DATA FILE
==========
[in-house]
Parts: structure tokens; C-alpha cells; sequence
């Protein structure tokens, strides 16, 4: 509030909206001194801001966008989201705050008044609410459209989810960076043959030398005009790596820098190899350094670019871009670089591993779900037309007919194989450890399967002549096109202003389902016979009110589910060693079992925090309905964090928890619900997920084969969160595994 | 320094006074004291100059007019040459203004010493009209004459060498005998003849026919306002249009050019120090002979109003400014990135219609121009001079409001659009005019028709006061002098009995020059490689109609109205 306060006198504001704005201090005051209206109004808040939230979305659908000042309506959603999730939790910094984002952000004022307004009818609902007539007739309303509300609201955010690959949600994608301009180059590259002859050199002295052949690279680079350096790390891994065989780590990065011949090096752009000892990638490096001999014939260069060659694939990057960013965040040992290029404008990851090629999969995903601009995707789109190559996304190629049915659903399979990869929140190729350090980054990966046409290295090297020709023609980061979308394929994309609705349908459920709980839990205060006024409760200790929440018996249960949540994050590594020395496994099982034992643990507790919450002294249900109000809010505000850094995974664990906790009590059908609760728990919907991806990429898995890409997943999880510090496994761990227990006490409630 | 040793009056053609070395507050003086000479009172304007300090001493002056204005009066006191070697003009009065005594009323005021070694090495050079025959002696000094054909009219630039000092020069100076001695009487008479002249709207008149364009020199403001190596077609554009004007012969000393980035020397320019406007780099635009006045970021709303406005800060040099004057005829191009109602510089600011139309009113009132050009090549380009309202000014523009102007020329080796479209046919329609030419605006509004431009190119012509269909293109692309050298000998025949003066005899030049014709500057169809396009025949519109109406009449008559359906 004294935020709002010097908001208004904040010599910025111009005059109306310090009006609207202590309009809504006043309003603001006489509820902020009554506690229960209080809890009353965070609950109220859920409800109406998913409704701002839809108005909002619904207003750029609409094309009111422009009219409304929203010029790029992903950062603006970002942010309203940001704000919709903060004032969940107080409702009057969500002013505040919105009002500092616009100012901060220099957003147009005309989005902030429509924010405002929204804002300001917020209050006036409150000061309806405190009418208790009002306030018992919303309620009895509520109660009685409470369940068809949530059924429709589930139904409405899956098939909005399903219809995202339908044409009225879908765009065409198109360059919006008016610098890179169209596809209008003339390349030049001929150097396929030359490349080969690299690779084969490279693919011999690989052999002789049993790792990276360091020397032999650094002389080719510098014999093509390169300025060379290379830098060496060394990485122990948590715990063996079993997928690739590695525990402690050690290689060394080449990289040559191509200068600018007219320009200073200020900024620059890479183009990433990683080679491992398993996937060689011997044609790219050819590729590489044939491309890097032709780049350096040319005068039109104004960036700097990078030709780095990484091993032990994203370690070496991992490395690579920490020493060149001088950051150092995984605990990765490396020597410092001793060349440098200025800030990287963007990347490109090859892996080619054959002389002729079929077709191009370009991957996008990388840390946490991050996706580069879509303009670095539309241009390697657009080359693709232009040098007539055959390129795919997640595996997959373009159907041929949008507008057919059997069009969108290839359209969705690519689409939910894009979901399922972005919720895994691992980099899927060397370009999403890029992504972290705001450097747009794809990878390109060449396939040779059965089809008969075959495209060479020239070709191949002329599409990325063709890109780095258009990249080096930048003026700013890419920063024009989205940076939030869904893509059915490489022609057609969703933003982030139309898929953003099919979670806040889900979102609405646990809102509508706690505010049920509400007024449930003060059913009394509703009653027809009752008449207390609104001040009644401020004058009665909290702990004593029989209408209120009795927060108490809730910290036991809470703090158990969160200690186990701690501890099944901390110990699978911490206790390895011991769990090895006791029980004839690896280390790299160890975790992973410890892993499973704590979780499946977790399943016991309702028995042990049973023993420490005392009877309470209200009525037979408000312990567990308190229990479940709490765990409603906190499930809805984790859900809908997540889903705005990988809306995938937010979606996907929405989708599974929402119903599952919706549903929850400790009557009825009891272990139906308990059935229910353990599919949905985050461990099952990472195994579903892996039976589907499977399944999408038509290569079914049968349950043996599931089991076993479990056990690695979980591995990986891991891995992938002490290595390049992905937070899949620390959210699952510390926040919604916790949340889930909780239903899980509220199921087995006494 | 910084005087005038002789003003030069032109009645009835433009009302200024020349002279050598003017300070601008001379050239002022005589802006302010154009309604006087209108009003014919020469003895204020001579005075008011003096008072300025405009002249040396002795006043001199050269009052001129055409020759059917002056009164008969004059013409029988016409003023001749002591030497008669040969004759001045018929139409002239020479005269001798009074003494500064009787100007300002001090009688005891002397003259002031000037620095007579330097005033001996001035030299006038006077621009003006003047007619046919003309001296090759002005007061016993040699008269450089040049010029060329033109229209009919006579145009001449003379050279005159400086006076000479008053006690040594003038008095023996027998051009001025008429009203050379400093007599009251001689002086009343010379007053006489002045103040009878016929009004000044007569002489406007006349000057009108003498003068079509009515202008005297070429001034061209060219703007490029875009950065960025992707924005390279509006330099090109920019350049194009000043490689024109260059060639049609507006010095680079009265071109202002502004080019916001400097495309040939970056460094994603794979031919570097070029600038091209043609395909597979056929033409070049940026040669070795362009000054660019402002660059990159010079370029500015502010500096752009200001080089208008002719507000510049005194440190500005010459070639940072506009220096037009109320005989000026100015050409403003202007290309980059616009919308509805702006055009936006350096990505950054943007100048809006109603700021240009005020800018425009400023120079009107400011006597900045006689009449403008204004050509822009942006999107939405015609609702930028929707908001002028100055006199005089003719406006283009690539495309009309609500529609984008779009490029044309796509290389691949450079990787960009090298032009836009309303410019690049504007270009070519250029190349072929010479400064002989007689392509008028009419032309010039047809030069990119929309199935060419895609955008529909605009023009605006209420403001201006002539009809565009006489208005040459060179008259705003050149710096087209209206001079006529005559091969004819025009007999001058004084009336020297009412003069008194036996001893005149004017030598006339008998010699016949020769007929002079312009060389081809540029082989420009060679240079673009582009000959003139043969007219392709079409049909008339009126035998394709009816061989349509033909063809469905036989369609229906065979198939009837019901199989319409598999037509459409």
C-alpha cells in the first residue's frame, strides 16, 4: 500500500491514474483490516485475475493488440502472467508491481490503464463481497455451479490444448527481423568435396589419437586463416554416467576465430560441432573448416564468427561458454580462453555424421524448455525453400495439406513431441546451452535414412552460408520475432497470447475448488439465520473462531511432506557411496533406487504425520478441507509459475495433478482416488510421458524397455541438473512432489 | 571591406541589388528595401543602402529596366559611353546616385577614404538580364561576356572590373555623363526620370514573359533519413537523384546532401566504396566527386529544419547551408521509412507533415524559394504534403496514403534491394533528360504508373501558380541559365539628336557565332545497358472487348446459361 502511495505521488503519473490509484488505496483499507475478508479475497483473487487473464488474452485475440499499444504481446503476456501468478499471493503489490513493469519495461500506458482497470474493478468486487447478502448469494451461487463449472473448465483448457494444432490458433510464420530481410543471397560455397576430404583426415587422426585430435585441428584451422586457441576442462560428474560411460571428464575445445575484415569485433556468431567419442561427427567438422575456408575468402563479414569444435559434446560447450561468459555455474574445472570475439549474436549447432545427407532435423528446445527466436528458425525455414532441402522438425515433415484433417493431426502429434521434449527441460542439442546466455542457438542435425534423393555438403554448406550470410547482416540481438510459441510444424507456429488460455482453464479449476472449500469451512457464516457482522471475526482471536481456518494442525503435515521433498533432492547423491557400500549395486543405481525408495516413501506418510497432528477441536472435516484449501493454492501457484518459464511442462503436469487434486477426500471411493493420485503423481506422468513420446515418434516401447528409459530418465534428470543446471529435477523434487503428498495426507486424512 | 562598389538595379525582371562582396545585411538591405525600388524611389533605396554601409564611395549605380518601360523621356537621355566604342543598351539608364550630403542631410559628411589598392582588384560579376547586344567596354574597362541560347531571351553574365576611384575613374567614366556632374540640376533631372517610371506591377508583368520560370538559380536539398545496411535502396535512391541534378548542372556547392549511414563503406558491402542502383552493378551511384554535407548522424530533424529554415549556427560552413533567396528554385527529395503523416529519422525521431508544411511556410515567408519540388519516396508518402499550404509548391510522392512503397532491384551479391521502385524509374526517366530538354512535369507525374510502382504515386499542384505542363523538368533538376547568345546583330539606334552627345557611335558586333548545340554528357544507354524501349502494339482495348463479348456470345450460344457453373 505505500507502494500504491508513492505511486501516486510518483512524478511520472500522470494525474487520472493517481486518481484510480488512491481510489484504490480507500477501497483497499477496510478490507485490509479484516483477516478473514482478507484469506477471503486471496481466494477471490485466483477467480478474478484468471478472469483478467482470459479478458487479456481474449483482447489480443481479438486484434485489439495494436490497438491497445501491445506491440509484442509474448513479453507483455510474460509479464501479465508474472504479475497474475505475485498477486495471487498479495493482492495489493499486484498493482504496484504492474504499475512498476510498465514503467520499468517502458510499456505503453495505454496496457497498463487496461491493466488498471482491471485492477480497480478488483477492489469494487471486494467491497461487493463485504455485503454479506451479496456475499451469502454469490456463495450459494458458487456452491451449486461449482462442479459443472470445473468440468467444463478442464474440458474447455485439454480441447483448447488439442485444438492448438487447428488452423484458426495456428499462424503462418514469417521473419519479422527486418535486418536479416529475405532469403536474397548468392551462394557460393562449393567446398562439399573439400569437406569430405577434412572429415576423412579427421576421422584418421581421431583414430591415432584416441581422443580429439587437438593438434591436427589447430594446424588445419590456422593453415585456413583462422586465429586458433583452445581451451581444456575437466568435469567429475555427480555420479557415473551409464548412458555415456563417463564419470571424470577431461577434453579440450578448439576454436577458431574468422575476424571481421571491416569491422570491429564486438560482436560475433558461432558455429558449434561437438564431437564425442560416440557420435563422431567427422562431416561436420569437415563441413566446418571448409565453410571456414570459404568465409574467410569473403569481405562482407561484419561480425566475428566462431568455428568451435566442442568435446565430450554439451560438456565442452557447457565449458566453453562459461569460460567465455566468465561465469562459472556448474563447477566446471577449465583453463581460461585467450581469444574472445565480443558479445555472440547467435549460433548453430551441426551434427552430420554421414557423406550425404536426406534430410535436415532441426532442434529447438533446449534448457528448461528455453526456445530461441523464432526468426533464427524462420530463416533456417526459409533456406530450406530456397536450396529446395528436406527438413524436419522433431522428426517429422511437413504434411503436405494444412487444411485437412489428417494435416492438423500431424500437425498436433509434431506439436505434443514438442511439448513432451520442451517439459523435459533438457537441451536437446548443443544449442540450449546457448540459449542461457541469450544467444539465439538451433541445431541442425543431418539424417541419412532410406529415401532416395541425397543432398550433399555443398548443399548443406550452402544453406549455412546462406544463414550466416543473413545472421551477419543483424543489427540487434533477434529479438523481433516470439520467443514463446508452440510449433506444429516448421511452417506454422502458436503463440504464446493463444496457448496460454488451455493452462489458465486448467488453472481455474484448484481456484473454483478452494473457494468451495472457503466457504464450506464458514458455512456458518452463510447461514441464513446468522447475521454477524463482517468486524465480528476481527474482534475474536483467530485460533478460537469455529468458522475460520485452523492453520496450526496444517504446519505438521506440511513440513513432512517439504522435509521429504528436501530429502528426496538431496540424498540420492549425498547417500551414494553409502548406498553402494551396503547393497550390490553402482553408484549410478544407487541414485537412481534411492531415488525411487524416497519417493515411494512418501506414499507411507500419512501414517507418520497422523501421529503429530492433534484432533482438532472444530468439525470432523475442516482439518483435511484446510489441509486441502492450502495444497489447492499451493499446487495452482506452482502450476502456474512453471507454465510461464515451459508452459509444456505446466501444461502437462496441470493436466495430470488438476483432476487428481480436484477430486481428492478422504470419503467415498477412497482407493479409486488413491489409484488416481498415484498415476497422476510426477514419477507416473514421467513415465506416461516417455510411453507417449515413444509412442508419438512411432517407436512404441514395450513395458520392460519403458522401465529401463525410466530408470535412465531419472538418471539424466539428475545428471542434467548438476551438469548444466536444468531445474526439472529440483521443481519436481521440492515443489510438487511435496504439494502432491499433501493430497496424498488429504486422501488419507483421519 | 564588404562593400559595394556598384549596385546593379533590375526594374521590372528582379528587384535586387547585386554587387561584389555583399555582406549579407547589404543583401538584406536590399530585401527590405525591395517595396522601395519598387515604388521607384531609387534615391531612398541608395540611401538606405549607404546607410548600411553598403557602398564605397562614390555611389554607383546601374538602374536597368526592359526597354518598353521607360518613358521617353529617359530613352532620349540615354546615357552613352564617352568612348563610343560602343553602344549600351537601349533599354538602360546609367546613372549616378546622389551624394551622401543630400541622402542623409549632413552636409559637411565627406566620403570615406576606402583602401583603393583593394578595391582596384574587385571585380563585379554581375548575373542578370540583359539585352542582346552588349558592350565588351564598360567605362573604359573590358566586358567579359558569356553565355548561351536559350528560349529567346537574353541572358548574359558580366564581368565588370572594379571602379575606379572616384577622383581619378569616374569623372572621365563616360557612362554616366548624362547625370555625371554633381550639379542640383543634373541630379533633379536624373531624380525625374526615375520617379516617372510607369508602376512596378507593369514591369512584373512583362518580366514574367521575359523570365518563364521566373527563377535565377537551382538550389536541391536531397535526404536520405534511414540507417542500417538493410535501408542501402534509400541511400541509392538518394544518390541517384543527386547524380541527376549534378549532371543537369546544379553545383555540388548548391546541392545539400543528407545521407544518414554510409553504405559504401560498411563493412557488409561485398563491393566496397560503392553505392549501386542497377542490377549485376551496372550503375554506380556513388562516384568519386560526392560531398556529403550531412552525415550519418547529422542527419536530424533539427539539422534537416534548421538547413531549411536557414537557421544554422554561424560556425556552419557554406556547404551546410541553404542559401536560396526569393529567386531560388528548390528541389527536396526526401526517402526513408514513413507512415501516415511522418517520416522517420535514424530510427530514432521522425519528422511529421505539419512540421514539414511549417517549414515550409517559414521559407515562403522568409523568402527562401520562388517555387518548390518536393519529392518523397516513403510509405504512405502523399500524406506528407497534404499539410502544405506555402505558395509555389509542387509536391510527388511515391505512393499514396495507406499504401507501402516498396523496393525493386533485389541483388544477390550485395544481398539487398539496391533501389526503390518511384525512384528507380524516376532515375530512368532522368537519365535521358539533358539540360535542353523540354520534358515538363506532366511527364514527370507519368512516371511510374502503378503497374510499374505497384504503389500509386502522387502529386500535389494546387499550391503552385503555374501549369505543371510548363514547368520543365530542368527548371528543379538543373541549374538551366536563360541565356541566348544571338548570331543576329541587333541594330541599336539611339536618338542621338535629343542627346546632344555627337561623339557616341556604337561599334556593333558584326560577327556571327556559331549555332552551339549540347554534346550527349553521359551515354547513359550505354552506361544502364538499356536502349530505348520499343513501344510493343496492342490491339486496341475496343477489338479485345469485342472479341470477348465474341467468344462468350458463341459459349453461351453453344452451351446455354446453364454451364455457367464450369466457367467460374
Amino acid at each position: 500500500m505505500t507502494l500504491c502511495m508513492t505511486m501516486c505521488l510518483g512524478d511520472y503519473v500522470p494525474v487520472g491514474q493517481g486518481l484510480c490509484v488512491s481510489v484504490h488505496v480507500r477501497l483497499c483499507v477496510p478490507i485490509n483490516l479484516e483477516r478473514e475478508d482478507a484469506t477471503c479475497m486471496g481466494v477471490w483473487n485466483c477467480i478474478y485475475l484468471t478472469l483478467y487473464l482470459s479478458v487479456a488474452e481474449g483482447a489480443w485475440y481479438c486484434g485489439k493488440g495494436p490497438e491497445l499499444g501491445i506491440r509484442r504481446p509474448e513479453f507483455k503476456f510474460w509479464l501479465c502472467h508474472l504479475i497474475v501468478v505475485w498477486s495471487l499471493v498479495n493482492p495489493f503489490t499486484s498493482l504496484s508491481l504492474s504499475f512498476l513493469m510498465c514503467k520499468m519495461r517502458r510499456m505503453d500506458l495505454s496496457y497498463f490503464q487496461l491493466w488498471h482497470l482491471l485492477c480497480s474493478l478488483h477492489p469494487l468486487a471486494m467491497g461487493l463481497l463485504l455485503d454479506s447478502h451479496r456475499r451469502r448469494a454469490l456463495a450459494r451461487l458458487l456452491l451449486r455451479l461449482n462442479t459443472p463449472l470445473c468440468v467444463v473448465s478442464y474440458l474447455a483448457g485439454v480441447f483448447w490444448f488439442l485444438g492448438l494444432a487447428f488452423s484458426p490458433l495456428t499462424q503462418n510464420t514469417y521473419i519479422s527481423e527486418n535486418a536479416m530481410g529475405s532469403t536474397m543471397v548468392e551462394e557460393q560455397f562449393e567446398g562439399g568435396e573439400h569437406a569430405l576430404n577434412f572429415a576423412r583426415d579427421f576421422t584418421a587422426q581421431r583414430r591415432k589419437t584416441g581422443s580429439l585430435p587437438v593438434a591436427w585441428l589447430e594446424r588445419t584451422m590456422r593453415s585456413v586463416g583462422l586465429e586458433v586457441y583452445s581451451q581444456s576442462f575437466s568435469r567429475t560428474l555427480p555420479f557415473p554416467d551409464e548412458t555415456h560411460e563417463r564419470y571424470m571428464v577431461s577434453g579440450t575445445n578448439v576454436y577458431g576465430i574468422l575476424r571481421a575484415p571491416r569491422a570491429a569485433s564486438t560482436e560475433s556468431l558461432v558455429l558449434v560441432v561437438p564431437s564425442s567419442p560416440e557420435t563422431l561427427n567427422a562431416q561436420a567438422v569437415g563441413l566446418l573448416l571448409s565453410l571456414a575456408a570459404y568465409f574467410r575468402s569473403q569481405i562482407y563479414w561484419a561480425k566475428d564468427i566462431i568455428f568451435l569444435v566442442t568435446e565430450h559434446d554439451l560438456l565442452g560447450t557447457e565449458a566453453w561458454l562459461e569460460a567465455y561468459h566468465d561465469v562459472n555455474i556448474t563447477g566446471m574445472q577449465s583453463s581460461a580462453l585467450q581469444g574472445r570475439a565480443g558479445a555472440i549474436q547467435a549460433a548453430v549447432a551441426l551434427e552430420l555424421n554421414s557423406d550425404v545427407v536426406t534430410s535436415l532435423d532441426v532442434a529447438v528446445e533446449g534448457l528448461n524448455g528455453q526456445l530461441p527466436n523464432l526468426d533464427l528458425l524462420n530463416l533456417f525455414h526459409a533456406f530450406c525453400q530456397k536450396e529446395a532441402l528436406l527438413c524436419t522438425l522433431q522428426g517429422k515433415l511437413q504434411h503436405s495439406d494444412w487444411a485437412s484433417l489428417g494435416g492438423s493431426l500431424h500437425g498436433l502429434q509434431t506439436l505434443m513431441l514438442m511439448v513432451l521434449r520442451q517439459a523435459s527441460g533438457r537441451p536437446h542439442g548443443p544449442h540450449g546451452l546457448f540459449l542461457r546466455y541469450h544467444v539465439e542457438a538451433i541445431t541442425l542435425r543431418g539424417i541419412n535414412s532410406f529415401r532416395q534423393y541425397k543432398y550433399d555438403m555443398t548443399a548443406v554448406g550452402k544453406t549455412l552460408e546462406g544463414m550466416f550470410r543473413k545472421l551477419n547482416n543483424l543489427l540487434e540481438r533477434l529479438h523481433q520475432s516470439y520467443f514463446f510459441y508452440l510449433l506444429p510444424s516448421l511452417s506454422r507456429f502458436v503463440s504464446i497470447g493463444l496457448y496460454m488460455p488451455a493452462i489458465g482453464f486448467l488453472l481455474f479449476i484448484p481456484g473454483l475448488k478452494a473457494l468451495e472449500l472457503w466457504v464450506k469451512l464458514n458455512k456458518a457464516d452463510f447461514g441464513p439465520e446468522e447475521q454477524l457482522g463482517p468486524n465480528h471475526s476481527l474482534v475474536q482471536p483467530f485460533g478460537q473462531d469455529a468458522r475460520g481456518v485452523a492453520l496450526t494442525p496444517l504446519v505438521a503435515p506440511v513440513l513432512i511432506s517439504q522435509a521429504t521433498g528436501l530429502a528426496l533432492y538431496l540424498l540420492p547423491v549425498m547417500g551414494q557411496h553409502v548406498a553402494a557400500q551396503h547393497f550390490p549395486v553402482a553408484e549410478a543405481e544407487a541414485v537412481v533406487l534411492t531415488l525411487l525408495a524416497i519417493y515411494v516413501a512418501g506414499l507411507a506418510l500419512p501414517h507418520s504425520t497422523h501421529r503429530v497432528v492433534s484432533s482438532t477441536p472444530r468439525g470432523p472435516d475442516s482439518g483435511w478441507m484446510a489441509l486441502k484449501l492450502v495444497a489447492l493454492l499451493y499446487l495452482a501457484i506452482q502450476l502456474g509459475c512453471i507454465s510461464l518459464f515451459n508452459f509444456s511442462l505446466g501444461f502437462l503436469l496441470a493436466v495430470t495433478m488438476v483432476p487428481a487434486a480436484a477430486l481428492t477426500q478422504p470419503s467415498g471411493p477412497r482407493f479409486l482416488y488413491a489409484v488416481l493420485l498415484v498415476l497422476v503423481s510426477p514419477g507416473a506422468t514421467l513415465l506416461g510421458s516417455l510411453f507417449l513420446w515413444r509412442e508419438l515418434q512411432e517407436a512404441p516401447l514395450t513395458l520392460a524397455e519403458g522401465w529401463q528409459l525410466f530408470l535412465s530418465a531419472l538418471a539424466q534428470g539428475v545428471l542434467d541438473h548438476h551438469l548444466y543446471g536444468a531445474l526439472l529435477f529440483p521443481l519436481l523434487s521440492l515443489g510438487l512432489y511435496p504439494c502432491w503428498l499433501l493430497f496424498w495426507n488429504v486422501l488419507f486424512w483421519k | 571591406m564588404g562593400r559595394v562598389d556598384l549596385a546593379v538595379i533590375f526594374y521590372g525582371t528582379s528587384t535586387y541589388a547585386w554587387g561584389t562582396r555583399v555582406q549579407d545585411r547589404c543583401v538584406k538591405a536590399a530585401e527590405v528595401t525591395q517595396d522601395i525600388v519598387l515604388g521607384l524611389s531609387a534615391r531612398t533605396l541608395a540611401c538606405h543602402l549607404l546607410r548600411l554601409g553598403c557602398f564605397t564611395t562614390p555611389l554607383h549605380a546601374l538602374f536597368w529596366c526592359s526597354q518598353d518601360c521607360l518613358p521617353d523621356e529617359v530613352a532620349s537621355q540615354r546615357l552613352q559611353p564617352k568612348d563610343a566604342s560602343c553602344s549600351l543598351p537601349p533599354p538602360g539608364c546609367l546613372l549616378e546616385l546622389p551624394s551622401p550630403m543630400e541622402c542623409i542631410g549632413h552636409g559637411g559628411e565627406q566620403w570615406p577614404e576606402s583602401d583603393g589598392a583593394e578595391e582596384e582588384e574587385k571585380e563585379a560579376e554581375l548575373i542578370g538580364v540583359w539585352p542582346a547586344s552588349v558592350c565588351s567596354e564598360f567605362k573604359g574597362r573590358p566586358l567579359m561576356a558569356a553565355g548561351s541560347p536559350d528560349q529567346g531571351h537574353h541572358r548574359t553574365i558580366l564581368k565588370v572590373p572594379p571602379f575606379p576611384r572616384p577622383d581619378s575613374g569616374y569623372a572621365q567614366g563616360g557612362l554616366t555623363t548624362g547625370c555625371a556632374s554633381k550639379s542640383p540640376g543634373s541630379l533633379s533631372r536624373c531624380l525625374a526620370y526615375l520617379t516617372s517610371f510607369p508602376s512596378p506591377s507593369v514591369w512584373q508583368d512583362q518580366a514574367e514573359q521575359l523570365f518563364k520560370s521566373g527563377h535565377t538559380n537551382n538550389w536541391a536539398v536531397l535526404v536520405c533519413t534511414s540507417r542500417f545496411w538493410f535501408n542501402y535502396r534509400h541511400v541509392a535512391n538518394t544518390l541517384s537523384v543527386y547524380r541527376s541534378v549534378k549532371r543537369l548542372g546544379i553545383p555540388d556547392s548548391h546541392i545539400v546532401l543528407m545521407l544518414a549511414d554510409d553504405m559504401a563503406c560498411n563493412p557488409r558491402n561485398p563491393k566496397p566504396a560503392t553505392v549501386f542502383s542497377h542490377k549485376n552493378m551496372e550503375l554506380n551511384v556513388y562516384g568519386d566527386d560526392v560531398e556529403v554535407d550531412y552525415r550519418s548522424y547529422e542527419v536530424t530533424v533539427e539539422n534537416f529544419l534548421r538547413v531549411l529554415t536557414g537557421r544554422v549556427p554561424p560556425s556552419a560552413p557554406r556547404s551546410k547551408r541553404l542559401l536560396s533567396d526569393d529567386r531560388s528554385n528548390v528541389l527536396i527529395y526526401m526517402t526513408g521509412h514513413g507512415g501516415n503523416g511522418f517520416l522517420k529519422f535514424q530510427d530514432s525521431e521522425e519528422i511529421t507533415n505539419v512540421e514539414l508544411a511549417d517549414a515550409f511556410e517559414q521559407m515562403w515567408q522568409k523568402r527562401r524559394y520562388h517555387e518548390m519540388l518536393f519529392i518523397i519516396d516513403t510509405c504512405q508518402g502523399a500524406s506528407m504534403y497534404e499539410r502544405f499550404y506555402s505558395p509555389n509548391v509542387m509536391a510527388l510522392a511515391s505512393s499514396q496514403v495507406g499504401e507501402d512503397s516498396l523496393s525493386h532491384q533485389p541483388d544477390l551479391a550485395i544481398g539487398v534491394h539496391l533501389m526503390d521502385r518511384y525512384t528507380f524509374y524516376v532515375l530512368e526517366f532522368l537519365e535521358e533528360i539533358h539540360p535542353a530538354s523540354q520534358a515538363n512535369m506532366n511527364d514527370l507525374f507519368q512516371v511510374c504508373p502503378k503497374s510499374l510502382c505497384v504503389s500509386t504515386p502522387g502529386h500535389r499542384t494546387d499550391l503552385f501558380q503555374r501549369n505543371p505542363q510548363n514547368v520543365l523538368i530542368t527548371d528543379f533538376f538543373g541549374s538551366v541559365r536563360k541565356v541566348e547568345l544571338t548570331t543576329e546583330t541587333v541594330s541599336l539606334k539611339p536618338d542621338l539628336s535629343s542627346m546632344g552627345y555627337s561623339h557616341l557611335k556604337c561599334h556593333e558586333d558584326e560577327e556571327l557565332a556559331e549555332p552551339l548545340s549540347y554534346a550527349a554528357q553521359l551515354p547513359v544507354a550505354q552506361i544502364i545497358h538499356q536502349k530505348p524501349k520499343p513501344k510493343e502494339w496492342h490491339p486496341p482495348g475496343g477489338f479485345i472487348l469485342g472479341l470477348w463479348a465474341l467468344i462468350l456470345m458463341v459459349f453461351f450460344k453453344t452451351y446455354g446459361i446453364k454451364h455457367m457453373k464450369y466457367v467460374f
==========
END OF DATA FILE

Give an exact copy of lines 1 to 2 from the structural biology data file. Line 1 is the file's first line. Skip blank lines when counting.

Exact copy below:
[in-house]
Parts: structure tokens; C-alpha cells; sequence